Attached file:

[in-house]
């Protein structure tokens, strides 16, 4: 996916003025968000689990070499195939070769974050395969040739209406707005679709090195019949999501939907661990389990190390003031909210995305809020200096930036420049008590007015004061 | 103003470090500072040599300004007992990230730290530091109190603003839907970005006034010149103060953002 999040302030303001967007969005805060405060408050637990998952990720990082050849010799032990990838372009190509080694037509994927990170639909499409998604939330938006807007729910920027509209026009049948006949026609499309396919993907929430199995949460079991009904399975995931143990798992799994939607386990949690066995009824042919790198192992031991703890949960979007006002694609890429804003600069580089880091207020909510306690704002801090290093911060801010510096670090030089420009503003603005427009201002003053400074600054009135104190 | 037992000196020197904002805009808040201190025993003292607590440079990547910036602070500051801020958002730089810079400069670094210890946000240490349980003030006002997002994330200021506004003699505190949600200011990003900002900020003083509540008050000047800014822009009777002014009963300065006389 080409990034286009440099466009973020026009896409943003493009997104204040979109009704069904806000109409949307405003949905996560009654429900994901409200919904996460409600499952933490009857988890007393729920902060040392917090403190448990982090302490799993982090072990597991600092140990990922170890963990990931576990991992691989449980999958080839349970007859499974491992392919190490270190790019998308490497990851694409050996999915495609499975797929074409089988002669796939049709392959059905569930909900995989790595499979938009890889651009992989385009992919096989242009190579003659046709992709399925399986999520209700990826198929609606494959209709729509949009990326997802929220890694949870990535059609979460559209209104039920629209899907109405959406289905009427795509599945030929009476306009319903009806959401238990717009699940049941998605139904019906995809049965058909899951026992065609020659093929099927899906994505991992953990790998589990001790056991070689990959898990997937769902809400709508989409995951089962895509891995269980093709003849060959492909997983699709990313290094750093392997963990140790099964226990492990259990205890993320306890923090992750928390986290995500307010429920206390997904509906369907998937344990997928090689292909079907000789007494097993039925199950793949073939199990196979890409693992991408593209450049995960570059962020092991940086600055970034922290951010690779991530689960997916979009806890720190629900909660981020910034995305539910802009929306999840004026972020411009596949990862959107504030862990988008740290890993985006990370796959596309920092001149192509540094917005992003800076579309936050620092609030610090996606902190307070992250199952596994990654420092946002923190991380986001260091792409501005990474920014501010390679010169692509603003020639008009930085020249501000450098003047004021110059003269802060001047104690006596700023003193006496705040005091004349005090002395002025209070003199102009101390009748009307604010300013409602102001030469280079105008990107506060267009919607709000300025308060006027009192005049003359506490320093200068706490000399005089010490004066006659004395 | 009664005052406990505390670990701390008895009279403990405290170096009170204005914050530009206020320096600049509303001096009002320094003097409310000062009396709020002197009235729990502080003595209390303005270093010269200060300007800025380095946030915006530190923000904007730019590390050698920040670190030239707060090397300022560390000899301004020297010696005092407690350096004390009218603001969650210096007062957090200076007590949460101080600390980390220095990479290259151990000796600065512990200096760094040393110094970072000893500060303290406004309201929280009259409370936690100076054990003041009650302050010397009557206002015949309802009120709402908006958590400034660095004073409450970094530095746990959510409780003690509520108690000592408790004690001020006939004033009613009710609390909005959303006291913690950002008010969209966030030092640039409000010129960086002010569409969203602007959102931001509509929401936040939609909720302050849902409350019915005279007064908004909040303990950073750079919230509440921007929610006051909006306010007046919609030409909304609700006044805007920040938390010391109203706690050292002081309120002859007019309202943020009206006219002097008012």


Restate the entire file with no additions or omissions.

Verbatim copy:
[in-house]
């Protein structure tokens, strides 16, 4: 996916003025968000689990070499195939070769974050395969040739209406707005679709090195019949999501939907661990389990190390003031909210995305809020200096930036420049008590007015004061 | 103003470090500072040599300004007992990230730290530091109190603003839907970005006034010149103060953002 999040302030303001967007969005805060405060408050637990998952990720990082050849010799032990990838372009190509080694037509994927990170639909499409998604939330938006807007729910920027509209026009049948006949026609499309396919993907929430199995949460079991009904399975995931143990798992799994939607386990949690066995009824042919790198192992031991703890949960979007006002694609890429804003600069580089880091207020909510306690704002801090290093911060801010510096670090030089420009503003603005427009201002003053400074600054009135104190 | 037992000196020197904002805009808040201190025993003292607590440079990547910036602070500051801020958002730089810079400069670094210890946000240490349980003030006002997002994330200021506004003699505190949600200011990003900002900020003083509540008050000047800014822009009777002014009963300065006389 080409990034286009440099466009973020026009896409943003493009997104204040979109009704069904806000109409949307405003949905996560009654429900994901409200919904996460409600499952933490009857988890007393729920902060040392917090403190448990982090302490799993982090072990597991600092140990990922170890963990990931576990991992691989449980999958080839349970007859499974491992392919190490270190790019998308490497990851694409050996999915495609499975797929074409089988002669796939049709392959059905569930909900995989790595499979938009890889651009992989385009992919096989242009190579003659046709992709399925399986999520209700990826198929609606494959209709729509949009990326997802929220890694949870990535059609979460559209209104039920629209899907109405959406289905009427795509599945030929009476306009319903009806959401238990717009699940049941998605139904019906995809049965058909899951026992065609020659093929099927899906994505991992953990790998589990001790056991070689990959898990997937769902809400709508989409995951089962895509891995269980093709003849060959492909997983699709990313290094750093392997963990140790099964226990492990259990205890993320306890923090992750928390986290995500307010429920206390997904509906369907998937344990997928090689292909079907000789007494097993039925199950793949073939199990196979890409693992991408593209450049995960570059962020092991940086600055970034922290951010690779991530689960997916979009806890720190629900909660981020910034995305539910802009929306999840004026972020411009596949990862959107504030862990988008740290890993985006990370796959596309920092001149192509540094917005992003800076579309936050620092609030610090996606902190307070992250199952596994990654420092946002923190991380986001260091792409501005990474920014501010390679010169692509603003020639008009930085020249501000450098003047004021110059003269802060001047104690006596700023003193006496705040005091004349005090002395002025209070003199102009101390009748009307604010300013409602102001030469280079105008990107506060267009919607709000300025308060006027009192005049003359506490320093200068706490000399005089010490004066006659004395 | 009664005052406990505390670990701390008895009279403990405290170096009170204005914050530009206020320096600049509303001096009002320094003097409310000062009396709020002197009235729990502080003595209390303005270093010269200060300007800025380095946030915006530190923000904007730019590390050698920040670190030239707060090397300022560390000899301004020297010696005092407690350096004390009218603001969650210096007062957090200076007590949460101080600390980390220095990479290259151990000796600065512990200096760094040393110094970072000893500060303290406004309201929280009259409370936690100076054990003041009650302050010397009557206002015949309802009120709402908006958590400034660095004073409450970094530095746990959510409780003690509520108690000592408790004690001020006939004033009613009710609390909005959303006291913690950002008010969209966030030092640039409000010129960086002010569409969203602007959102931001509509929401936040939609909720302050849902409350019915005279007064908004909040303990950073750079919230509440921007929610006051909006306010007046919609030409909304609700006044805007920040938390010391109203706690050292002081309120002859007019309202943020009206006219002097008012």